Advent: Rohr

cognitive overload;, startle Response

I am using Richard Rohr’s Advent meditations this year.  Today he “hit the nail of the head” for me.  Mathew 11:15 says, “Let anyone with ears listen!”  Rohr points out how much Jesus talks about seeing, hearing, listening and about not being blind. He used to think this was just for “hard-hearted” folks but he’s come to understand that the words are for all of us. 

He writes, “Without great love and/or great suffering, human consciousness remains largely at the fight-or-flight, either/or, all-or-nothing level.  This dualistic mind, that we can now prove is the lowest level of brain function, will never be able to access, much less deal with, the really big things that are invariably ‘mysterious.”” He  lists, love, evil, God, nonviolence, forgiveness and grace as some of those things. 

When I first had my injury I mentioned how I had a “startle response.”  I was jumpy whenever I rode in a car because my body was afraid we would be hit again by another car.  At first, I couldn’t even be a passenger in the front seat since this was where I was in 1996.  I would scream at any little car I perceived would hit us. It drove my husband nuts since he was never sure if it was real or not.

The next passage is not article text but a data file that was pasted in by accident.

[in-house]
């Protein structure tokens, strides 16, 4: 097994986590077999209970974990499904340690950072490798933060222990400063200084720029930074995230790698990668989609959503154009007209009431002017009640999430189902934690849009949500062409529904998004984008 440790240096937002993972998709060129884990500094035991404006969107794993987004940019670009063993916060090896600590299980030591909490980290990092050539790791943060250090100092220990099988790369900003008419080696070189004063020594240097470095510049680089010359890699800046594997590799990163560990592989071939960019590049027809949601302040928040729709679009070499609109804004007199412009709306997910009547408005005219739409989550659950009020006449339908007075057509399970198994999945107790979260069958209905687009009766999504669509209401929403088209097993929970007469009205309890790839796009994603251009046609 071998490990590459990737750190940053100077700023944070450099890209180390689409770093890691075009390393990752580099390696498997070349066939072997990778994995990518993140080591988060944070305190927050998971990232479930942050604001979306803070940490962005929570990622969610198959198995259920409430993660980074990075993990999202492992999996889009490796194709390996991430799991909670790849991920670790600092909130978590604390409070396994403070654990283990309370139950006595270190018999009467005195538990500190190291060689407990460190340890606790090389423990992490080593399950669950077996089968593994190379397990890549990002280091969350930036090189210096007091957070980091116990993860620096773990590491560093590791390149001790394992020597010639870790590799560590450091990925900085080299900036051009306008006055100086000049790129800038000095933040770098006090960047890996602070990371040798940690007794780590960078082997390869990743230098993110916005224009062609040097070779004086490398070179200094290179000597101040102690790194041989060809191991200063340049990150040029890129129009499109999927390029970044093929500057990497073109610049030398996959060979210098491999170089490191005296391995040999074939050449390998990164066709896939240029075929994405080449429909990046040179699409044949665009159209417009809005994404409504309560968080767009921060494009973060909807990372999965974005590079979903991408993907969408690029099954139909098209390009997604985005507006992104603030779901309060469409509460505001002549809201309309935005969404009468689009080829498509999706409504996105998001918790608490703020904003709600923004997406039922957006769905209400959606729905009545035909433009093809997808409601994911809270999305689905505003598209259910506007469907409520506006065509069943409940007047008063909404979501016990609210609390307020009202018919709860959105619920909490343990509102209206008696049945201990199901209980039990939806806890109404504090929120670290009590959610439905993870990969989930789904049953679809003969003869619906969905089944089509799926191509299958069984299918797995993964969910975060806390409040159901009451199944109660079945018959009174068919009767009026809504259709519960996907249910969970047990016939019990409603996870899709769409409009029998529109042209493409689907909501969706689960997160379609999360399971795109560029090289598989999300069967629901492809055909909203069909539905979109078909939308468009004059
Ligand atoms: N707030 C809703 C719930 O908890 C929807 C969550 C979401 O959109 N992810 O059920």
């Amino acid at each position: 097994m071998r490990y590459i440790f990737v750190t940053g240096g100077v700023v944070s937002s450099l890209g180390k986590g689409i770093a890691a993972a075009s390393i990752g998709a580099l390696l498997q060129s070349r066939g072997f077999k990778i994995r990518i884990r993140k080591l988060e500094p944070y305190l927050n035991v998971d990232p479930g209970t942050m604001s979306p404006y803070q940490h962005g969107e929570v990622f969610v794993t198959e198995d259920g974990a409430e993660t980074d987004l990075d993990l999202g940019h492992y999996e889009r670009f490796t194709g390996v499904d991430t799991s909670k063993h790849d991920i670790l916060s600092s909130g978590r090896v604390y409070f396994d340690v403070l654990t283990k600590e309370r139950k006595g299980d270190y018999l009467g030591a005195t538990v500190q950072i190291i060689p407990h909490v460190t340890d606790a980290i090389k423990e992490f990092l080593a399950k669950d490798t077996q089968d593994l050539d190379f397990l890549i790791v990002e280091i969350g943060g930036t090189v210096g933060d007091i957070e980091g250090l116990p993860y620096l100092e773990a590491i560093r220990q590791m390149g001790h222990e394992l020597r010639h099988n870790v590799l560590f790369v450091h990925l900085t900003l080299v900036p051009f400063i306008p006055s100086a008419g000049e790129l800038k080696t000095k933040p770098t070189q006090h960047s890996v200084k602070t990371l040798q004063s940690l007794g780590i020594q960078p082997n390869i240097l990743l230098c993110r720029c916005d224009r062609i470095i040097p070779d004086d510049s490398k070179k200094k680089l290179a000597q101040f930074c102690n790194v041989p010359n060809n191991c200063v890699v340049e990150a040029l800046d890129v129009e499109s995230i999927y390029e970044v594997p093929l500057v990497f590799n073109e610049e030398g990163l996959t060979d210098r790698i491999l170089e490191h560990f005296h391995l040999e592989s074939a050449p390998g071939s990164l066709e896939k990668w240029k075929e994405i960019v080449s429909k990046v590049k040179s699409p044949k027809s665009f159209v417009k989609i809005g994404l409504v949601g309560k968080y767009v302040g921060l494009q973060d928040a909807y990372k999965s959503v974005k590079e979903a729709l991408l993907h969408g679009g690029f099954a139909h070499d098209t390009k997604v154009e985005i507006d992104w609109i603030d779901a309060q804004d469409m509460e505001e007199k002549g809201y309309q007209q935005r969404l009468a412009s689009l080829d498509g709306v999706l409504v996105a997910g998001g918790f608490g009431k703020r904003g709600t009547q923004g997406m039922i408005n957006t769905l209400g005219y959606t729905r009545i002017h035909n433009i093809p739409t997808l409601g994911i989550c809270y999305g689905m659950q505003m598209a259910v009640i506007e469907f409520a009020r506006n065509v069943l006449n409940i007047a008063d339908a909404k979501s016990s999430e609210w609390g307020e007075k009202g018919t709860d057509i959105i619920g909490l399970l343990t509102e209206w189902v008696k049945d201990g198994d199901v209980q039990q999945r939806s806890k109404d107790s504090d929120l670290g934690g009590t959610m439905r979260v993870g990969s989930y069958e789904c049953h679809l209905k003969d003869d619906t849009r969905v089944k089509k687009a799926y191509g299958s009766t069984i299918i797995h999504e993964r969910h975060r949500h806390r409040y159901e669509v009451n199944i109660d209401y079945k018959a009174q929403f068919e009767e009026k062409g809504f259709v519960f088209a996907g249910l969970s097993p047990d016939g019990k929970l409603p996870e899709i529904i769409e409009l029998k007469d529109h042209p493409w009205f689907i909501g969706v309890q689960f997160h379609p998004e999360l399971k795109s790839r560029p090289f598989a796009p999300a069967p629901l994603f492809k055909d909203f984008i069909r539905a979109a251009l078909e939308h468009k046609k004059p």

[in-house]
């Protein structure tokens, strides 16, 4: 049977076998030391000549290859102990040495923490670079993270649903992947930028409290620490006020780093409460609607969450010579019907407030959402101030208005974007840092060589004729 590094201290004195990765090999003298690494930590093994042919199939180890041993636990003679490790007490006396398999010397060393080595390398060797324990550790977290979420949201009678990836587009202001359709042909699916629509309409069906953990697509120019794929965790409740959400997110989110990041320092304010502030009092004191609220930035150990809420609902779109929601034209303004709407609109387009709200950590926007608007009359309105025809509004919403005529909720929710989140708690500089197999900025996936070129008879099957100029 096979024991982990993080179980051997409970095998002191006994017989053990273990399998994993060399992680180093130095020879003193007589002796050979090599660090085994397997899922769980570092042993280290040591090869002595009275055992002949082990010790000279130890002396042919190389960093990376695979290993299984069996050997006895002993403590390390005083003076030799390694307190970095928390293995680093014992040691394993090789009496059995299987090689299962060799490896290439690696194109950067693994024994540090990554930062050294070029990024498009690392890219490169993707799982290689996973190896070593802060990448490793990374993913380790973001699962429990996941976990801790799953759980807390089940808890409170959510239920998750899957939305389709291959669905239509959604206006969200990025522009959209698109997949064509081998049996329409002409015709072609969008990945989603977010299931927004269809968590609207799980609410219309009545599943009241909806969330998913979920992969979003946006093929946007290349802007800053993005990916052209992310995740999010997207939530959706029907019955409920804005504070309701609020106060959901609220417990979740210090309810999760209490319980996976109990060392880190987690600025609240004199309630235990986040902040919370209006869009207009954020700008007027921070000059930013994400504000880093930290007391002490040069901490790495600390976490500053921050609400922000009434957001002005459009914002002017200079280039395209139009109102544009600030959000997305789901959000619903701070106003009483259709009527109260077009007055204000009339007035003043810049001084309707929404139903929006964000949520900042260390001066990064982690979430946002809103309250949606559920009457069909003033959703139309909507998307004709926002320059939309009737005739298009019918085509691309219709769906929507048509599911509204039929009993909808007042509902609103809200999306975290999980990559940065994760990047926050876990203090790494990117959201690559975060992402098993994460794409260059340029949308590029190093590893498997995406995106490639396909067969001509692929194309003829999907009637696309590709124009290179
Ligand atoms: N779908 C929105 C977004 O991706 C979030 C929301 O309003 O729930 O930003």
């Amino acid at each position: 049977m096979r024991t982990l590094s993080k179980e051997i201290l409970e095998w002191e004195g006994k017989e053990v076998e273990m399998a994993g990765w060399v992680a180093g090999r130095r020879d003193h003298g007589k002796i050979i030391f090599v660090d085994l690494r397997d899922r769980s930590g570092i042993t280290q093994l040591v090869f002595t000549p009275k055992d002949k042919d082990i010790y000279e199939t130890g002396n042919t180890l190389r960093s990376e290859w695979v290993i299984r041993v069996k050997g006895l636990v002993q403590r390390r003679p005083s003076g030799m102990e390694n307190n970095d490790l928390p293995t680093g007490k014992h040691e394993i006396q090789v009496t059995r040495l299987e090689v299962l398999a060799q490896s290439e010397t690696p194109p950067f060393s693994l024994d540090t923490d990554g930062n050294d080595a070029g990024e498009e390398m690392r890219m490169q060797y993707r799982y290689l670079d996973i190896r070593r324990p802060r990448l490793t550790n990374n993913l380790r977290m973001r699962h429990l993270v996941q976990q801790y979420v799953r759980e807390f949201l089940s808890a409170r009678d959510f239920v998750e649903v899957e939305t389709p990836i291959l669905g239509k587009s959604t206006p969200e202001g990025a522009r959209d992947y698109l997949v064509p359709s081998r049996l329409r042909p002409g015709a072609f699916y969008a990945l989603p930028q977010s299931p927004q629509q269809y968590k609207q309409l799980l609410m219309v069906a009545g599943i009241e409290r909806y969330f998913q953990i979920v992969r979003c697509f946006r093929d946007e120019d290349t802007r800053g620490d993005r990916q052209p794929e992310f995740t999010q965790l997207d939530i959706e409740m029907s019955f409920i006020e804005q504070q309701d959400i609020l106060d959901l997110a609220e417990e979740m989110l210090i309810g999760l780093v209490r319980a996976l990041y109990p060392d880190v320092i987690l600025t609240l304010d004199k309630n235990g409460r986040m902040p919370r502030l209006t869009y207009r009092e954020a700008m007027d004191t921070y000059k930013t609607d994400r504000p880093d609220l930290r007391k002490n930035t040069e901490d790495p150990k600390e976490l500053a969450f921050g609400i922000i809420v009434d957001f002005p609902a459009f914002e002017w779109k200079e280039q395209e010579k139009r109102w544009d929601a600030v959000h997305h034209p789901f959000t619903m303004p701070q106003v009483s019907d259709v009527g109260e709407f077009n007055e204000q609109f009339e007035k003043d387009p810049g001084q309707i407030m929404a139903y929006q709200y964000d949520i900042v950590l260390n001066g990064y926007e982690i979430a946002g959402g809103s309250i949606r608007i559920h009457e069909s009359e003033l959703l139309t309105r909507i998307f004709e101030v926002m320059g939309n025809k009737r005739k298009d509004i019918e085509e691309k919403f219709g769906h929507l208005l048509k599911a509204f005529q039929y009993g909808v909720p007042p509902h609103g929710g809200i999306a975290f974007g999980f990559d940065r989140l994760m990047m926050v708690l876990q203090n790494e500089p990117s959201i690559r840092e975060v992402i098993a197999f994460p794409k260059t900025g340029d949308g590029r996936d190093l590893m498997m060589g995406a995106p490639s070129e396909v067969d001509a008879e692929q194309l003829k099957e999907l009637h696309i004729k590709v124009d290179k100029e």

In a sense, I had a dualistic mind.  I was either in danger or I wasn’t.  It took years of struggling with this until I rarely have this type of response now.  It still happens some but it’s okay since it is infrequent.  I do have an “all or nothing” sort of mindset, though. (see 8/22/12) While I believe I had this mindset prior to my injury, it is worse now because my ability to hold two conflicting things in my mind is difficult. (cognitive flexibility)  

However, Rohr writes, ” Jesus is talking today to all of us, and not just to those really bad people out there.  We can be very sincere, good willed and even want to be loving, but the big issues will still bring us to the blindness and deafness that Jesus talks about. It is largely great love and great suffering that create spiritual listening and larger seeing.” 

I think being a brain injury survivor has allowed me to see and hear things differently. It doesn’t mean I’m “better” than anyone else but I am starting to see and accept all that I have gained.  Along with my losses I have received many gifts and for these, I am grateful.

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